King and queen of the prom will soon be crowned in Chandler — the 80s prom, that is, with poofy dresses, tacky tuxedoes and all.
And on another dance floor in east Mesa, a new set of 1940s-era Big Band swing kings undoubtedly will emerge.
This new “royalty” may emerge from different decades — one period in time I was a part of, the other I would’ve liked to have been a part of. But both of those great eras are being relived and reveled in these East Valley communities beginning this weekend and continuing all next week.
“A Night in the 1940s” dance kicks off the tour of the decades Saturday inside the Arizona Wing of Commemorative Air Force Museum at Mesa’s Falcon Field.
And for the first time on the west coast, Ken Davenport’s Theatrical Enterprises of New York is putting on the renowned interactive play “The Awesome 80s Prom” at the Chandler Center for the Arts. The production begins at 8 p.m. on Monday and will be held each night at 8 through Saturday, March 24.
The events certainly are for those who enjoy pop culture or have a passion for patriotism.
Whether you’re a cool kid from the 80s yearning to groove again to the Huey Lewis hit “Back in Time” — all while mustering the courage to ask the captain of the football team or the head cheerleader for a dance — or one who croons to the 1940s era Big Band songs such as “Sentimental Journey,” both events should be packed with people taking Lewis’ words to heart.
Many attendees will be dressed to the nines in the “proper attire” from those eras.
Attending the Awesome 80s Prom isn’t the typical stage production; it’s more like being at a high school dance. In its sixth year, the production which will feature 15 East Valley actors, including Arizona State University cheerleaders Ashley Lewis and Nikki DiGiorgio, and four actors from New York. It is not a seated event, so the action takes place inside on the dance floor, at the bar or even in the restrooms, akin to the days you went to school (minus the bar, of course).
The night in the 40s will feature Sonoran Swing, an East Valley-based 22-piece orchestra featuring two vocalists.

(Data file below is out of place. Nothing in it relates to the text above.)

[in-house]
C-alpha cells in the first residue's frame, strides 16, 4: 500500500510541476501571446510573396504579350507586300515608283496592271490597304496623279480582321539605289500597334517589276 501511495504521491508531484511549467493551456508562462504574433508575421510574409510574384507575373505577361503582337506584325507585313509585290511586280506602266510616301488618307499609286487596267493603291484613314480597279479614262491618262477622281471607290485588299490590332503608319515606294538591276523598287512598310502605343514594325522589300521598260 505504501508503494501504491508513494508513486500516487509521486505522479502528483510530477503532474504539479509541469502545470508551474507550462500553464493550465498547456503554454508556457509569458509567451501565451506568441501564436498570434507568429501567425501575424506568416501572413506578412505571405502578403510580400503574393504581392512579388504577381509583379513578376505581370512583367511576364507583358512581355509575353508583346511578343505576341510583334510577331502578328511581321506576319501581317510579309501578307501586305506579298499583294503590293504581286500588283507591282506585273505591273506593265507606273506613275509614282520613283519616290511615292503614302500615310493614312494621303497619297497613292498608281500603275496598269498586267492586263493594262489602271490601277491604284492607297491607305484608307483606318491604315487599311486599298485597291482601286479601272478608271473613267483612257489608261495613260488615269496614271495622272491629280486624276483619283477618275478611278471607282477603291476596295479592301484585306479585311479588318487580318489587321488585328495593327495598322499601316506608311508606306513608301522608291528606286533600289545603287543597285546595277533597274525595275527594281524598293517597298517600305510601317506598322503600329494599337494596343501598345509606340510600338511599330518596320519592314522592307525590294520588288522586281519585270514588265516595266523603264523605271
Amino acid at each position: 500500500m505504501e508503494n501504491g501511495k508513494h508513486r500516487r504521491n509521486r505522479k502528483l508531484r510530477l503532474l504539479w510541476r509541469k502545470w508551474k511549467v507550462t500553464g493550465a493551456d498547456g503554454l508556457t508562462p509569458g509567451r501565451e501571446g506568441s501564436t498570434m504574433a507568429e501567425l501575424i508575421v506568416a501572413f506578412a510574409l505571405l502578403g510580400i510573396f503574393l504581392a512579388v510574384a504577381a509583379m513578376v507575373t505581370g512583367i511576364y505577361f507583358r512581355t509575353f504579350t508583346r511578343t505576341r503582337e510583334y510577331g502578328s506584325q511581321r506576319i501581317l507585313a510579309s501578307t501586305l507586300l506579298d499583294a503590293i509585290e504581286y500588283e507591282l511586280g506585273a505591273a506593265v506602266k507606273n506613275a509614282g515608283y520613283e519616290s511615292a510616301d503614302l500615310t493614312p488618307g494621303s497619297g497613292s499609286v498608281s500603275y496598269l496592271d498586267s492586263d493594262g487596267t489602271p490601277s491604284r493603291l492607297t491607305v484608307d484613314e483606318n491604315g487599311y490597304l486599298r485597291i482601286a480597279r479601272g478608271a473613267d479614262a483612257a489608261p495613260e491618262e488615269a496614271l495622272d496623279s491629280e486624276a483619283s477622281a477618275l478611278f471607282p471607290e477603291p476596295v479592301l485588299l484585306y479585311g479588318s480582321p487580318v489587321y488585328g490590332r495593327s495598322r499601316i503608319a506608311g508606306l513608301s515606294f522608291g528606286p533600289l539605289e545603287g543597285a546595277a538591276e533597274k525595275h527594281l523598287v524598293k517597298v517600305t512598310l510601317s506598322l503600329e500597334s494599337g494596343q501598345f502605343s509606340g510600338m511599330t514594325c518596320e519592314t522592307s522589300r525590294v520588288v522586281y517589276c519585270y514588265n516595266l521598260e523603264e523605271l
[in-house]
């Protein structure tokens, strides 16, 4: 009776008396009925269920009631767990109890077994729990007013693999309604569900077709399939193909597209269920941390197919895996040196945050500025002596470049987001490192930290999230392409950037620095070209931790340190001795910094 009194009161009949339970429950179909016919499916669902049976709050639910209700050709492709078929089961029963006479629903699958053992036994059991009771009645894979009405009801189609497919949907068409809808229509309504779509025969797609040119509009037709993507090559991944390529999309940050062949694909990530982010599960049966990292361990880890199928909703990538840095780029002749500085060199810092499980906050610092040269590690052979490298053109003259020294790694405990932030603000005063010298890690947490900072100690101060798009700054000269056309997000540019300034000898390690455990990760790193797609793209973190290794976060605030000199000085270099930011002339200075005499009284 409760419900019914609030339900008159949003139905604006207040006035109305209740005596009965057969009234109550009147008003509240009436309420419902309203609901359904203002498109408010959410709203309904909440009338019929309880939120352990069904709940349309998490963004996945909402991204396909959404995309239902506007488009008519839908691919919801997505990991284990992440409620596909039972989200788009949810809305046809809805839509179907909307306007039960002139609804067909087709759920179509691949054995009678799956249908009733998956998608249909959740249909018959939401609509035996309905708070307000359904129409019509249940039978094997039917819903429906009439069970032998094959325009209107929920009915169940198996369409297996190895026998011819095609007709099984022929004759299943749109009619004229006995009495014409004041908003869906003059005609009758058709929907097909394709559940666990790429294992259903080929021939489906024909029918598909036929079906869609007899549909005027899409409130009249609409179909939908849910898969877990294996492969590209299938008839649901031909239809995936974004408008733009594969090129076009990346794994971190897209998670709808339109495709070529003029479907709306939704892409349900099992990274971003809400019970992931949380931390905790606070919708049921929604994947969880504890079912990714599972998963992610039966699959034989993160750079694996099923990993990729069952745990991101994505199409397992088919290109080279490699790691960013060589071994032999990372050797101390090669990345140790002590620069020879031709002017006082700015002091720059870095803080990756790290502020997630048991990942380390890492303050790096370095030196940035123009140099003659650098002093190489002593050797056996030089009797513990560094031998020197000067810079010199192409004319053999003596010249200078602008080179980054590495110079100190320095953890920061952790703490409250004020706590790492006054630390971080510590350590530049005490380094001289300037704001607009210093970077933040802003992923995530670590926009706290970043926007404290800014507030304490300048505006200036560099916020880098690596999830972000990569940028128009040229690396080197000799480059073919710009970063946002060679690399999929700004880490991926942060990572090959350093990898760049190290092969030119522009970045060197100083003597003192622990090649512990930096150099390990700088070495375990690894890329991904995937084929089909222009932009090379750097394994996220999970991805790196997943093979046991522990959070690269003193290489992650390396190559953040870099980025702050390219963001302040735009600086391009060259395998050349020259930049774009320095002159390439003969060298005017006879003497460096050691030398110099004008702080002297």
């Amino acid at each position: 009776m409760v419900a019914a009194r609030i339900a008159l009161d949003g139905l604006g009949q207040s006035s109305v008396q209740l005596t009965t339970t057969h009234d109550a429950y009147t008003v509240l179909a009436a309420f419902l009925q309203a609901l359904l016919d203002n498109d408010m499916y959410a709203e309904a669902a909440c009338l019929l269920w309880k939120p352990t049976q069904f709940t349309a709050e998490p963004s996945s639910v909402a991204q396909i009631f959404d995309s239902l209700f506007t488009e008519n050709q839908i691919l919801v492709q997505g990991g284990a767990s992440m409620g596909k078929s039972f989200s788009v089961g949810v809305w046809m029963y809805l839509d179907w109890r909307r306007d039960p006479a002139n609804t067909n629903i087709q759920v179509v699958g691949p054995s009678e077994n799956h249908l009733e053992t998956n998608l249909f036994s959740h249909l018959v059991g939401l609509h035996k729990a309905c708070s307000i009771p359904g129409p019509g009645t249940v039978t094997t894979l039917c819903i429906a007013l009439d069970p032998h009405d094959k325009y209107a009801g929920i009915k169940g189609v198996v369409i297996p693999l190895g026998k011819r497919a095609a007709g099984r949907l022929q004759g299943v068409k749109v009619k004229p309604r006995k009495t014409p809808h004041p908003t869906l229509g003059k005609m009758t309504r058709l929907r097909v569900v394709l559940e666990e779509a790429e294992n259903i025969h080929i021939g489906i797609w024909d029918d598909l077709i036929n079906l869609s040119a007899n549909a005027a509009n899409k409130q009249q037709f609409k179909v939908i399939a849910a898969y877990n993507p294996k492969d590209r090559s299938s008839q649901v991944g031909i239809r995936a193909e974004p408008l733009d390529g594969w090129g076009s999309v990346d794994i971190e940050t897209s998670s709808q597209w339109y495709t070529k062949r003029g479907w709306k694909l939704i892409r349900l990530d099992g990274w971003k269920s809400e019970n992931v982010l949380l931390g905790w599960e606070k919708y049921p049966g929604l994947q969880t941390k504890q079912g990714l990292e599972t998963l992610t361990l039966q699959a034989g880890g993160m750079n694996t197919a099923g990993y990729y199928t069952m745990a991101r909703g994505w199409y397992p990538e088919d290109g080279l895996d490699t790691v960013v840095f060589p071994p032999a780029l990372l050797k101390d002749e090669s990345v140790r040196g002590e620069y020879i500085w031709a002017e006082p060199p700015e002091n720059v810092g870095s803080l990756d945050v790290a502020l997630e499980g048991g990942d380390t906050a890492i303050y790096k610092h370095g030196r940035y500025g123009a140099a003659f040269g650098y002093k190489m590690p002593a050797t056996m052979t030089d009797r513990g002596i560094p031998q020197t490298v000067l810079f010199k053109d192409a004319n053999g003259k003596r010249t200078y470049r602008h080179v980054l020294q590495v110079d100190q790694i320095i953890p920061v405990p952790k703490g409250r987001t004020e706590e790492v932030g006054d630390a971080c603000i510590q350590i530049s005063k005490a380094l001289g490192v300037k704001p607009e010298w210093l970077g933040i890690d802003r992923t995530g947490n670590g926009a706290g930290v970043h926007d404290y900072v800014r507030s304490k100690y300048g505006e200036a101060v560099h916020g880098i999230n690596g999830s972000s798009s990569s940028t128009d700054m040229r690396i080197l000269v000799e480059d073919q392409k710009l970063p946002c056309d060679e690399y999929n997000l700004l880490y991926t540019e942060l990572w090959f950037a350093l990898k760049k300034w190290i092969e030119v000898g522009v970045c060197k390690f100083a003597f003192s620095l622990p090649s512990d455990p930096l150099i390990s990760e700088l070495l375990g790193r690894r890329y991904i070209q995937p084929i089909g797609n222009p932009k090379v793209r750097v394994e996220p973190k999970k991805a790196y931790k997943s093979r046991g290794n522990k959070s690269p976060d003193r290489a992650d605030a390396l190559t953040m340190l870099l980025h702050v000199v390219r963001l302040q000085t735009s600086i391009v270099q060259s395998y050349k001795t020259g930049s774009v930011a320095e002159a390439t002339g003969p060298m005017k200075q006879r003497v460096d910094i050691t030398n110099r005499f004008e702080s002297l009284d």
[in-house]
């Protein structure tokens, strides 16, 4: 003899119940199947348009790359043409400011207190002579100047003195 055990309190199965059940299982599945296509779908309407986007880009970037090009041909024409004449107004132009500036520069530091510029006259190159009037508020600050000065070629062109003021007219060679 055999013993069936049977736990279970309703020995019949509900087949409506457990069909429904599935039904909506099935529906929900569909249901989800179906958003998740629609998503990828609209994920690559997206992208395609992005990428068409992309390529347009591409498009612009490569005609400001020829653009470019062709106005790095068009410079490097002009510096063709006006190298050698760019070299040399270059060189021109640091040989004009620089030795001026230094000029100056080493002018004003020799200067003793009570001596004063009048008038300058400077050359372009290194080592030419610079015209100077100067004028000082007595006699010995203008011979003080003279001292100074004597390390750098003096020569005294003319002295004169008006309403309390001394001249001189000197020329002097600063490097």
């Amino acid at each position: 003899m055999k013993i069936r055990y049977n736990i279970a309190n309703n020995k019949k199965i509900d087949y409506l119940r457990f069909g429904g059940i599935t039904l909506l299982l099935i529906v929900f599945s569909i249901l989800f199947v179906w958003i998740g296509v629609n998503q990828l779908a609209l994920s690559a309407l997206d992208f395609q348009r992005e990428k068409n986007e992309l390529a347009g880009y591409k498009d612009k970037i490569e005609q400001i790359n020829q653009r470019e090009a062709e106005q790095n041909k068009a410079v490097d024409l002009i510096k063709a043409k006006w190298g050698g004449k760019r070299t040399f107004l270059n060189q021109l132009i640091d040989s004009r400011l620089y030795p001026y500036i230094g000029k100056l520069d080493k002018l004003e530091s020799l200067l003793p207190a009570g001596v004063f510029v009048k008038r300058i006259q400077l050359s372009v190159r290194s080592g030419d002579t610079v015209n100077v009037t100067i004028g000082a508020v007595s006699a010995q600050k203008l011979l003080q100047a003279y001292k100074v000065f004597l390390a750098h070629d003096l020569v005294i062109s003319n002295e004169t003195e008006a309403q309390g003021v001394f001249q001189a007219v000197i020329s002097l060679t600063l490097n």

Michelle Mac Lellan, the coordinator of the Awesome 80s prom event who works at the Chandler Center for the Arts — a 1988 graduate herself of Phoenix Central High — said she has been shopping at thrift stores all week. She found a polka-dotted-bow head band and wide belts to match the style of her era.
“I’ve been enjoying this a little bit too much,” Mac Lellan admitted. “It’s truly one of a kind dance. We’ll have a time tunnel at the entrance that people have to walk through on their way in. It’s like you’re just going to a tacky 1980s prom.”
Tacky? Maybe. Fun? Definitely.
At my senior prom in 1985, my black tux jacket had tails and I wore a top hat, although not when I danced to “Footloose” and watched my friends David Libengood and Mike Hines put on a breakdancing exhibition to Five Minutes of Funk by Whodini. We were all class.
I’m very proud to say my 32-inch waist jeans — the same size I wore in high school — still fit. I just might show up wearing them and my black REO Speedwagon “Wheels are Turnin’” concert T-shirt that seems to have shrunk since I bought it in January, 1985.Although the crowd at the Awesome 80s Prom promises to be large and will get caught up in voting for a prom queen and king, “A Night in the 40s” is a long-running tradition at Falcon Field. It’s been a signature event to raise money for the Arizona Wing of the Commemorative Air Force Museum for more than 25 years. That dance not only attracts about 1,200 people from around the United States, but from Europe as well. It will feature a swing dance contest, said Jack Kelly, chairman of that dance’s committee.
Among the guests who will be there include 95-year-old Mesa resident Herman Laabs and his wife, Virginia — longtime attendees of the event. During World War II, Herman piloted C-47’s in the European Campaign and dropped paratroopers on the beaches of Normandy during the D-Day Invasion of June 6, 1944.
‘It’s what we like,” he said of the event. “We think it’s one of the greatest things going.”
A special guest of honor will be Army veteran Michael Proscia, an East Valley resident, who recently returned home after being injured in Iraq.
The crowd at the 40s dance has mostly consisted of World War II veterans over the years, but in the last few, more Korean and Vietnam War veterans have been coming as well as younger people, Kelly said.
“We’re starting to lose a lot of people from that World War II group, but the crowd still is enormous,” Kelly said. “During the night, we’ll have some of the old planes outside so people can see them and the museum will have its plane, ‘Sentimental Journey’ outside. We’ll also recognize all of the veterans during the dance.”
“We want to honor them,” Kelly added.
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